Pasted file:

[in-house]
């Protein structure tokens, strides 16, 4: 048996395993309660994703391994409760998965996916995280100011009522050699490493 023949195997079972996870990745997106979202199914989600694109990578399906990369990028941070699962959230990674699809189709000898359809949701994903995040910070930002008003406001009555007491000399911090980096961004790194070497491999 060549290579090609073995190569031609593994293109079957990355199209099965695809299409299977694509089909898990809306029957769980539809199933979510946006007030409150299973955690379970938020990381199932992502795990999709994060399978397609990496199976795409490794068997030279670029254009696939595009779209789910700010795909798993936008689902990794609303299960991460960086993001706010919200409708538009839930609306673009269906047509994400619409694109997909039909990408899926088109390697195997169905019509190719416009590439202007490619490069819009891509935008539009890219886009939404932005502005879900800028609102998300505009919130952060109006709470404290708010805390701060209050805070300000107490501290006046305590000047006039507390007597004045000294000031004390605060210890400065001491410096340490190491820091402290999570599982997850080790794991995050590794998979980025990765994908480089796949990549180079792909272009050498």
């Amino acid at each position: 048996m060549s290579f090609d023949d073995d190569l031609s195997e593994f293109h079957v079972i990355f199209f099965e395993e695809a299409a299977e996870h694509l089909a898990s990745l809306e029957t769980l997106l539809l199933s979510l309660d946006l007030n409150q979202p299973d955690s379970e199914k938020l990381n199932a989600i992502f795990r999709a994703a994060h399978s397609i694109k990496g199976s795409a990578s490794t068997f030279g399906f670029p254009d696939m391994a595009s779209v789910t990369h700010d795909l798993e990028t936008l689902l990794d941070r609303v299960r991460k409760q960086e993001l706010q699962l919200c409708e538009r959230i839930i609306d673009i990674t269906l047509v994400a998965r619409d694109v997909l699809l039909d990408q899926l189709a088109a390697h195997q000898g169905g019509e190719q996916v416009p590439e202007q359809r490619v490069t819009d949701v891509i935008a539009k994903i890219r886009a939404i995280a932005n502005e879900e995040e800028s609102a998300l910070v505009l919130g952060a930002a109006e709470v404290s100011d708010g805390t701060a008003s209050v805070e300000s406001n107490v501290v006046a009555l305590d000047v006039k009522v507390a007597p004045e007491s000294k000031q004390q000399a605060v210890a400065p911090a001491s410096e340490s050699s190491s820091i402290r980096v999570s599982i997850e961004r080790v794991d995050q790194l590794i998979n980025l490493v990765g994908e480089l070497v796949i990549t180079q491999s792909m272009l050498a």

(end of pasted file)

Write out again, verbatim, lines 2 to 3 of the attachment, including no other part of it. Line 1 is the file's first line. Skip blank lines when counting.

């Protein structure tokens, strides 16, 4: 048996395993309660994703391994409760998965996916995280100011009522050699490493 023949195997079972996870990745997106979202199914989600694109990578399906990369990028941070699962959230990674699809189709000898359809949701994903995040910070930002008003406001009555007491000399911090980096961004790194070497491999 060549290579090609073995190569031609593994293109079957990355199209099965695809299409299977694509089909898990809306029957769980539809199933979510946006007030409150299973955690379970938020990381199932992502795990999709994060399978397609990496199976795409490794068997030279670029254009696939595009779209789910700010795909798993936008689902990794609303299960991460960086993001706010919200409708538009839930609306673009269906047509994400619409694109997909039909990408899926088109390697195997169905019509190719416009590439202007490619490069819009891509935008539009890219886009939404932005502005879900800028609102998300505009919130952060109006709470404290708010805390701060209050805070300000107490501290006046305590000047006039507390007597004045000294000031004390605060210890400065001491410096340490190491820091402290999570599982997850080790794991995050590794998979980025990765994908480089796949990549180079792909272009050498």
């Amino acid at each position: 048996m060549s290579f090609d023949d073995d190569l031609s195997e593994f293109h079957v079972i990355f199209f099965e395993e695809a299409a299977e996870h694509l089909a898990s990745l809306e029957t769980l997106l539809l199933s979510l309660d946006l007030n409150q979202p299973d955690s379970e199914k938020l990381n199932a989600i992502f795990r999709a994703a994060h399978s397609i694109k990496g199976s795409a990578s490794t068997f030279g399906f670029p254009d696939m391994a595009s779209v789910t990369h700010d795909l798993e990028t936008l689902l990794d941070r609303v299960r991460k409760q960086e993001l706010q699962l919200c409708e538009r959230i839930i609306d673009i990674t269906l047509v994400a998965r619409d694109v997909l699809l039909d990408q899926l189709a088109a390697h195997q000898g169905g019509e190719q996916v416009p590439e202007q359809r490619v490069t819009d949701v891509i935008a539009k994903i890219r886009a939404i995280a932005n502005e879900e995040e800028s609102a998300l910070v505009l919130g952060a930002a109006e709470v404290s100011d708010g805390t701060a008003s209050v805070e300000s406001n107490v501290v006046a009555l305590d000047v006039k009522v507390a007597p004045e007491s000294k000031q004390q000399a605060v210890a400065p911090a001491s410096e340490s050699s190491s820091i402290r980096v999570s599982i997850e961004r080790v794991d995050q790194l590794i998979n980025l490493v990765g994908e480089l070497v796949i990549t180079q491999s792909m272009l050498a």